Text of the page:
As a holistic therapist I always consider the mind, body and emotions when I’m working with a client. A lot of healing (or ‘wholing as I prefer to call it) can be done through reflective practice and releasing resistant thoughts but over the last 35 years or so of clinical practice, I have seen many people get to a point where a passive approach is not enough.
We know that stress, trauma, anxiety and depression can result in a range of different health conditions including insomnia, heart problems, anxiety, panic attacks, the inability to control our emotions, depression, muscle tension and chronic pain. Trauma and stress can also lead to mind/body disconnect – A loss of connection to the physical level. We know that we live ‘in’ our bodies, but how many of us practice full body awareness on a regular basis, especially at the moment when there is so much demand on our time and we are so distracted by just getting by.
How many times have you noticed physical tension and felt that it was “stuck”, but you were not sure how to release it?
Following a year of navigating the Coronavirus pandemic and supporting our students through this, we felt that this was the perfect time to launch this course. The rise in interest in yoga, mindfulness, Qigong and sound therapy also informed us that there was a need for a course of this kind. At The British Academy of Sound Therapy we are really excited to be offering the brand new Professional Diploma in Group Sound and Movement Therapy!
What is the BAST Method of Sound and Movement Therapy?
This approach allows people to dialogue deeply with themselves through breath and body awareness, mindfulness and reflective practice. Sound therapy instruments and techniques allow people to go deeper and support physical, emotional and mental release. During a typical session the facilitator begins with a short visualisation to begin the session. Whilst laying on a yoga mat, participants are invited to reflect on any connections between symptoms they are experiencing and/or something that’s holding them back in their life. The facilitator will then begin to play a drum, gently supporting group members with rhythm. No-one is expected to move in any particular way, movement is spontaneous and intuitive so there are no special movements that one needs to do.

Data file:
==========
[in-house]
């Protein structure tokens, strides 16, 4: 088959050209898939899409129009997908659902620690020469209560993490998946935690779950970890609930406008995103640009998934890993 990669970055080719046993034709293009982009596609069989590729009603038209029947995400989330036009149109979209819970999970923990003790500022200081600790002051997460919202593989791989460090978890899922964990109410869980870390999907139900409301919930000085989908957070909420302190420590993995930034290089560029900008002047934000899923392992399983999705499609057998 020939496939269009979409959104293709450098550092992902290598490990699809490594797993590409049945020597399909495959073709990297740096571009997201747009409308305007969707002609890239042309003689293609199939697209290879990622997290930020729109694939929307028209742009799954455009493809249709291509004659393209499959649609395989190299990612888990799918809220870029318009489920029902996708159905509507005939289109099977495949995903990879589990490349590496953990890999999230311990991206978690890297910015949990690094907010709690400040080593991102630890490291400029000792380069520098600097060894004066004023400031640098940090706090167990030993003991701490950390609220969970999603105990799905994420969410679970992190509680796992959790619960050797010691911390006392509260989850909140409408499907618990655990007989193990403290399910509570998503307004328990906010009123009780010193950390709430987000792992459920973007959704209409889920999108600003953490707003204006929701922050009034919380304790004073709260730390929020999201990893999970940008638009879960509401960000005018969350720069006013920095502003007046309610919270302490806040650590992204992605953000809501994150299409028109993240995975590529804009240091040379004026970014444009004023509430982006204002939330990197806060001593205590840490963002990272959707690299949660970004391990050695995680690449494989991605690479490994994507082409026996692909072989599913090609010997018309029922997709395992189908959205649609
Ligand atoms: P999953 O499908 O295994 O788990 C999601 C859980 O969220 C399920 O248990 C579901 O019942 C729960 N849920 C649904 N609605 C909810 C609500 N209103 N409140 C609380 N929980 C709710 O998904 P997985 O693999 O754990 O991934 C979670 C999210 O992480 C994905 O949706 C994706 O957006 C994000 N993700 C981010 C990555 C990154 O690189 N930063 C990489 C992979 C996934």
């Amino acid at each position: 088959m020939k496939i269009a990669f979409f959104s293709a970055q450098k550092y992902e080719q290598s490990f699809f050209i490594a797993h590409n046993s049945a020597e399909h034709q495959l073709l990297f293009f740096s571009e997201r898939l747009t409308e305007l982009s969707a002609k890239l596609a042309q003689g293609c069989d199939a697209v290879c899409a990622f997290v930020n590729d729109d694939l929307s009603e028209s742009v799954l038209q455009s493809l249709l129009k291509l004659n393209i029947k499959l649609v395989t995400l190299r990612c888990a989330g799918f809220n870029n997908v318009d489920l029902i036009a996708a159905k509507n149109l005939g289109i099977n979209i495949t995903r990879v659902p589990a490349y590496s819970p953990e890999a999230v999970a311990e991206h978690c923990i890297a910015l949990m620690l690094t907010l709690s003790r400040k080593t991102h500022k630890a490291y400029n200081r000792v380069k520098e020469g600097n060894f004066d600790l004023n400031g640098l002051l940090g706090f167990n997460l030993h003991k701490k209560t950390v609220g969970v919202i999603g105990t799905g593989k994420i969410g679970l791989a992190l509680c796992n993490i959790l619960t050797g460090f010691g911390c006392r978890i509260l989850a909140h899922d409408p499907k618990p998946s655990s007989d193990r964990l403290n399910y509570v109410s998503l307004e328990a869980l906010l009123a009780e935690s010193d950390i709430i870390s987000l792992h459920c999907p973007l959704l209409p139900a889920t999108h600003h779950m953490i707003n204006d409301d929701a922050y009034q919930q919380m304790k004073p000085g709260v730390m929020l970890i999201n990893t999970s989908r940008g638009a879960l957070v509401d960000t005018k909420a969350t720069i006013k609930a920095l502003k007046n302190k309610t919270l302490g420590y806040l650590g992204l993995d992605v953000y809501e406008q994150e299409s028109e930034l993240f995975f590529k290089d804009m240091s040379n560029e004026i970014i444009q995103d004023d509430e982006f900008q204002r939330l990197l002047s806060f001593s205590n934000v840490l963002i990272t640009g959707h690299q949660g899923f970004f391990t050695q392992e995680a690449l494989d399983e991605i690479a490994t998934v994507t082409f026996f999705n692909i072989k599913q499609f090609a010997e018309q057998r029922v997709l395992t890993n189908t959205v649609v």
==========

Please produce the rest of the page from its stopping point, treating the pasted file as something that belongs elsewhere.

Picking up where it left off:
Following the drum and movement journey which is similar to trance dance (an approach that has been used for thousands of years to help people to enter an altered state or meditative state), the facilitator will gently begin to play the gong, leading the group into a different ‘sonic room’. Although physically everyone stays in the same room, the gong has a different effect on mind, body and emotions so it feels like entering into a different space. Certain playing techniques are then used to enable people to go deeper, and it is then that tensions may release, cortisol and adrenaline may reduce, then dopamine and oxytocin may increase. This process has a potentially beneficial effect on the immune system as well as overall health and wellbeing.
Following the gong therapy part of the session, the group then moves into the ‘crystal room’ where gentle enveloping tones of the crystal bowls allow a deep softening to take place, gently melting away tension and anxiety and allowing insights and inspirations to arise. This part of the session can be profoundly and deeply relaxing whilst also having the potential to be personally revealing. The session ends with everyone laying back down on their yoga mat and relaxing whilst being taken through a final visualisation exercise.
The therapeutic benefits of Sound and Movement Therapy are far reaching and are much needed at this time as we gently and cautiously emerge from the coronavirus pandemic.
If you are moved to join us on this course we are still enrolling for this course, so if you’re interested do get in touch.